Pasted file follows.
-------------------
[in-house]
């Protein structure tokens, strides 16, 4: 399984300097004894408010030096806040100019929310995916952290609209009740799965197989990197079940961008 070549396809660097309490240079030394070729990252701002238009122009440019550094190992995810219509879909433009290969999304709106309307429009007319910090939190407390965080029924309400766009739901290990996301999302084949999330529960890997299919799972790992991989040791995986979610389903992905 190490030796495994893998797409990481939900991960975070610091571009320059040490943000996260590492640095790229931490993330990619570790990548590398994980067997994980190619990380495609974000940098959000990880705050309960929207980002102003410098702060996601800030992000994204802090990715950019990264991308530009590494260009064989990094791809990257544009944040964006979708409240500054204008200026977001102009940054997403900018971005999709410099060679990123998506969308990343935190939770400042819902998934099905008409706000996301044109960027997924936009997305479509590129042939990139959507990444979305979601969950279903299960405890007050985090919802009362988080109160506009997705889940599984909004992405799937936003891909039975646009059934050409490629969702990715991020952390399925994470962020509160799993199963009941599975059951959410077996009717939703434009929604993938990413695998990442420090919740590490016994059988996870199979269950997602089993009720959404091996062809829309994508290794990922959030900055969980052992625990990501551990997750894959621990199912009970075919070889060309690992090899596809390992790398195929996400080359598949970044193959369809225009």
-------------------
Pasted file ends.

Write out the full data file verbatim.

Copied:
[in-house]
């Protein structure tokens, strides 16, 4: 399984300097004894408010030096806040100019929310995916952290609209009740799965197989990197079940961008 070549396809660097309490240079030394070729990252701002238009122009440019550094190992995810219509879909433009290969999304709106309307429009007319910090939190407390965080029924309400766009739901290990996301999302084949999330529960890997299919799972790992991989040791995986979610389903992905 190490030796495994893998797409990481939900991960975070610091571009320059040490943000996260590492640095790229931490993330990619570790990548590398994980067997994980190619990380495609974000940098959000990880705050309960929207980002102003410098702060996601800030992000994204802090990715950019990264991308530009590494260009064989990094791809990257544009944040964006979708409240500054204008200026977001102009940054997403900018971005999709410099060679990123998506969308990343935190939770400042819902998934099905008409706000996301044109960027997924936009997305479509590129042939990139959507990444979305979601969950279903299960405890007050985090919802009362988080109160506009997705889940599984909004992405799937936003891909039975646009059934050409490629969702990715991020952390399925994470962020509160799993199963009941599975059951959410077996009717939703434009929604993938990413695998990442420090919740590490016994059988996870199979269950997602089993009720959404091996062809829309994508290794990922959030900055969980052992625990990501551990997750894959621990199912009970075919070889060309690992090899596809390992790398195929996400080359598949970044193959369809225009």